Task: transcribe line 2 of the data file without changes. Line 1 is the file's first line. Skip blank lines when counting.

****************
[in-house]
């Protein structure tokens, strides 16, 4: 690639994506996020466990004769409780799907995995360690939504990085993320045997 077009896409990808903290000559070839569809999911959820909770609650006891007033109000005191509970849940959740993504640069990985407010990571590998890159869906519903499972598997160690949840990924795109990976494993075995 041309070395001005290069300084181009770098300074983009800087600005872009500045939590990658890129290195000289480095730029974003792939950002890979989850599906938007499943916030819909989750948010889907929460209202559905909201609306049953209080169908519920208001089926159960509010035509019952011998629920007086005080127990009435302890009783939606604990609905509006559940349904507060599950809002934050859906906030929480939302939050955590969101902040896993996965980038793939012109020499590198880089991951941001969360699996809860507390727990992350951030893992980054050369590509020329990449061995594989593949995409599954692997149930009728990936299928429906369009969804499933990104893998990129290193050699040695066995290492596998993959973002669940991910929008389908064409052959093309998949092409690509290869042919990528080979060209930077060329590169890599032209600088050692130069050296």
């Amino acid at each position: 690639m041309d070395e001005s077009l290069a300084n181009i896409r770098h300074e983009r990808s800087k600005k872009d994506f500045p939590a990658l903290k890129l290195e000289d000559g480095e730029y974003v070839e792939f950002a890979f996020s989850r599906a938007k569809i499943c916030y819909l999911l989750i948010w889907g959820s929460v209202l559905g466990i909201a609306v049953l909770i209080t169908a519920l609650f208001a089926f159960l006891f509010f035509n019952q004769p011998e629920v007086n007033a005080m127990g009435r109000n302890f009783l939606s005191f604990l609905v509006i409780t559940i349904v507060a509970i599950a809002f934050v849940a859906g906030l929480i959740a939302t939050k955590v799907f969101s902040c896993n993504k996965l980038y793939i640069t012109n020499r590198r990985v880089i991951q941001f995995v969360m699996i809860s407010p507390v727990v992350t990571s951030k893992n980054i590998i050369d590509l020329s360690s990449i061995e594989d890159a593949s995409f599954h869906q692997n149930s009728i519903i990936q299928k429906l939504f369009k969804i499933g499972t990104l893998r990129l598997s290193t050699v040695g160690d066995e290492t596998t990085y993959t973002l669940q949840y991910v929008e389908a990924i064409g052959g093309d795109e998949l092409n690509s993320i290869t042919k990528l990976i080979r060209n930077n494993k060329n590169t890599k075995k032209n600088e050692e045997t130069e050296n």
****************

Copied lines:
């Protein structure tokens, strides 16, 4: 690639994506996020466990004769409780799907995995360690939504990085993320045997 077009896409990808903290000559070839569809999911959820909770609650006891007033109000005191509970849940959740993504640069990985407010990571590998890159869906519903499972598997160690949840990924795109990976494993075995 041309070395001005290069300084181009770098300074983009800087600005872009500045939590990658890129290195000289480095730029974003792939950002890979989850599906938007499943916030819909989750948010889907929460209202559905909201609306049953209080169908519920208001089926159960509010035509019952011998629920007086005080127990009435302890009783939606604990609905509006559940349904507060599950809002934050859906906030929480939302939050955590969101902040896993996965980038793939012109020499590198880089991951941001969360699996809860507390727990992350951030893992980054050369590509020329990449061995594989593949995409599954692997149930009728990936299928429906369009969804499933990104893998990129290193050699040695066995290492596998993959973002669940991910929008389908064409052959093309998949092409690509290869042919990528080979060209930077060329590169890599032209600088050692130069050296």